Villain produces proof he can find someone to carry out a threat against them.
I found the title I Know Where You Live as a dead internal link (in other words the page already exists), and I consulted the instructions for handling such dead internal links. Since it said to "Click the edit button...", that's what I did. I came back to it later to find the page blank again, but it's not on the Cut List, so I'm a bit puzzled. I thought I was doing things correctly, but evidently not. <shrug> Hence, this YKTTW. Anyway, I think we need this, as it isn't really covered by other tropes that I have found, though it does get mentioned elsewhere. Please note that I'm only used the working title for now because it has a page already. In other words, I know it sounds like dialogue and some tropers don't like that, but it'll do for now, and yes, I'll tag it for a title change. Honestly, though, I think the original title works quite well in conveying the point.
The Villain, having made a threat against The Hero and/or someone the Hero loves, produces proof he can actually find the intended victim(s) and carry it out. Recent photographs of the target(s) at home or in other familiar settings are probably the most popular form of evidence; the recipient(s) will recognize background items, clothing, hairstyle and other details as familiar and recent, and the very existence of the photos implies someone got physically close enough to take them. On the other hand, The Villain may simply say or write the home address, phone number, school name, or other recent identifying information ("Lovely blue leotard your daughter wore to her dance class today. It matches her eyes."). He may even produce some recognizable item belonging to the target(s), thereby proving he's been there once already and can return. Since executing this trope involves inspiring feelings of fear and intimidation, it is most often performed by The Villain or at his command. If a heroic character does this, chances are that Hero already operates outside ordinary rules (think superhero), or is angry or desperate enough to act without the aid of law enforcement. When invoked against someone with a secret identity, the trope I Know You Know I Know will play a part in the threat. Implying or announcing that he knows such a secret is another means of making the threat hit close to home, and may even imply that the opponent has some way to deal with the target's special abilities (If he knows Clark Kent is really Superman, maybe he also knows about that kryptonite problem too). While this may be done in conjunction with an Implied Death Threat, it usually appears with more direct threats (of the Shame If Something Happened variety) or explicit threats, so as to underline both the intent and the ability to follow through. If it is not given in person or via telephone, such proof will likely accompany an anonymous threatening letter. Compare and contrast The Call Knows Where You Live. Where this trope is about demonstrating the ability to strike (i.e. the baddies have done their homework and show their work to prove it), The Call Knows Where You Live is about going ahead and actually doing it (possibly without any warning). Either way, the situation is Serious Business and demands some kind of response. It's also possible to do this trope first, then go ahead and pull the other one (by carrying out a threat). If the villain just wants to get the drop on the hero, he'll just act (TCKWYL); if the villain wants to play with the hero's head first, he'll do this first (or something like it).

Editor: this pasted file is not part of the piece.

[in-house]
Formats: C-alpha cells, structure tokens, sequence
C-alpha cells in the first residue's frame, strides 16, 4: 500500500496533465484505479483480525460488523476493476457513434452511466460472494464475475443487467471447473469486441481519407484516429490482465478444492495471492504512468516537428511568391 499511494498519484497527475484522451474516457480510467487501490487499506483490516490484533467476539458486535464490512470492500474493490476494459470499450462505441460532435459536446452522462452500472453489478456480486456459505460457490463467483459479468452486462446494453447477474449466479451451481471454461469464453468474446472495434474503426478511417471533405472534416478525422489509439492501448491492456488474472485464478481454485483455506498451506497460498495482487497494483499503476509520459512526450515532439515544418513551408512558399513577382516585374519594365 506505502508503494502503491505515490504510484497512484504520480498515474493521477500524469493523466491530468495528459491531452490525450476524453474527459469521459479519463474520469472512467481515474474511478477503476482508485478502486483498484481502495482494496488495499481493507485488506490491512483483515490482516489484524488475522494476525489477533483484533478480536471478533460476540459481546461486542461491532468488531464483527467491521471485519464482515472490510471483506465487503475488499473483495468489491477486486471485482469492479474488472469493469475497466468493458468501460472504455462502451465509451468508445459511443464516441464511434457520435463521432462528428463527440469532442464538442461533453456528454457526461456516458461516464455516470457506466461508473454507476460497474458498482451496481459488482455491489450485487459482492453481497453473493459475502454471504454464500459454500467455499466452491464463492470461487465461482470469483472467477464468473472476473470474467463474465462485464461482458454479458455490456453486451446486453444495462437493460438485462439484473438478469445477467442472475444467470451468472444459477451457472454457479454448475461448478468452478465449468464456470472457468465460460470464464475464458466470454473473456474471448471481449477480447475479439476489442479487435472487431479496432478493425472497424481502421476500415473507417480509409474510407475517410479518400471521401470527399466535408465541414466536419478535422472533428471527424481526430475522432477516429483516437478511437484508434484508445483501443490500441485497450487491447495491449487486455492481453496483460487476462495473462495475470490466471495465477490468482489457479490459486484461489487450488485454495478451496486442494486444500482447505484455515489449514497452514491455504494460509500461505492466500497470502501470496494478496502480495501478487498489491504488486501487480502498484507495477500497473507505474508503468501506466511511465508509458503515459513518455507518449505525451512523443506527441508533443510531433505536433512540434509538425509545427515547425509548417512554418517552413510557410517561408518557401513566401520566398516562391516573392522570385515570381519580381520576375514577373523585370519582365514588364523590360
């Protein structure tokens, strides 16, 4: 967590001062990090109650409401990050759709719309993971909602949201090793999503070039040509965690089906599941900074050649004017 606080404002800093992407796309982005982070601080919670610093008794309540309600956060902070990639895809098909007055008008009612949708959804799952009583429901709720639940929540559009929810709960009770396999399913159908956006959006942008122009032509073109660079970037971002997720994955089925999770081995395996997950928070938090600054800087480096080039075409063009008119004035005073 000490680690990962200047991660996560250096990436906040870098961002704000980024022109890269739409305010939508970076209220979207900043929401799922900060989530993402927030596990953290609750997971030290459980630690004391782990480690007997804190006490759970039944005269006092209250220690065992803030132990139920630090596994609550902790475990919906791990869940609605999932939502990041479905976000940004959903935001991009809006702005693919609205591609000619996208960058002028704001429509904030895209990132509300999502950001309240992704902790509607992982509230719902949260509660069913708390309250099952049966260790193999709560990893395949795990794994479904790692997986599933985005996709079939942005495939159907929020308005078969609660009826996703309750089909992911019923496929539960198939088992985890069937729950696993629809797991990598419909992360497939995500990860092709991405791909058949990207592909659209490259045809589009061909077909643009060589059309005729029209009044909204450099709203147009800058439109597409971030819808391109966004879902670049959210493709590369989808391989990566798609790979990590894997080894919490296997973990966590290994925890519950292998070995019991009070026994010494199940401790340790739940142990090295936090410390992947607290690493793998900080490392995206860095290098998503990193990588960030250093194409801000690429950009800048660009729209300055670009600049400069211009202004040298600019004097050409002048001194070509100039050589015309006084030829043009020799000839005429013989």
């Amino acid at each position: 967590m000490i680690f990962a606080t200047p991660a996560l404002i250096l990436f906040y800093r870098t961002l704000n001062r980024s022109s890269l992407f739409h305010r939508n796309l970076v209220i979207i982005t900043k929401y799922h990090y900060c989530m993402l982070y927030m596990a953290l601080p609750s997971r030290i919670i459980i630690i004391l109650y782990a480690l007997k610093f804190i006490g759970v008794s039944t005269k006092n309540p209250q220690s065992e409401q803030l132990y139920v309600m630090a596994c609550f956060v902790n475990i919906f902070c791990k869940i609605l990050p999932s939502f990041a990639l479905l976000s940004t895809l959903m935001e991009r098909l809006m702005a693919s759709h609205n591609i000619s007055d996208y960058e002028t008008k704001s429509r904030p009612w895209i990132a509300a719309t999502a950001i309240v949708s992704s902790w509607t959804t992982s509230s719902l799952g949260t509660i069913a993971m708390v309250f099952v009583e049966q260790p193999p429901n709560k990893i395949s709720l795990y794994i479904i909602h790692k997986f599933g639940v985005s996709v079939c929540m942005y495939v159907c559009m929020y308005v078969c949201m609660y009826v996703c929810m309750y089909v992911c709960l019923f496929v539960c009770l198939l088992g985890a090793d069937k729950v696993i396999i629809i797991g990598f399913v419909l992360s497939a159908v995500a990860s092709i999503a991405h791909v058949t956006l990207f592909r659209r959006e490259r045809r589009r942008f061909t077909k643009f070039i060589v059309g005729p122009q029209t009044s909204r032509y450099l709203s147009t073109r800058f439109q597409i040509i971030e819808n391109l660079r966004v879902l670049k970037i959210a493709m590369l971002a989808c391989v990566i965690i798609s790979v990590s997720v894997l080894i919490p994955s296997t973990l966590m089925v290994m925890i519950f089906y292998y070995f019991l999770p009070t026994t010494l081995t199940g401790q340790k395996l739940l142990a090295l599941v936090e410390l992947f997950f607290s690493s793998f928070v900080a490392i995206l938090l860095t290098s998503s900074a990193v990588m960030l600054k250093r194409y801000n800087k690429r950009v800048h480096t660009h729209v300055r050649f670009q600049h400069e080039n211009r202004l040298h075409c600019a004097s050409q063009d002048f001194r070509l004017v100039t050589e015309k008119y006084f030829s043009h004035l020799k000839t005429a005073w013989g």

Indexes on launch: The Index Is Watching You, Fear Tropes, I Have Your Index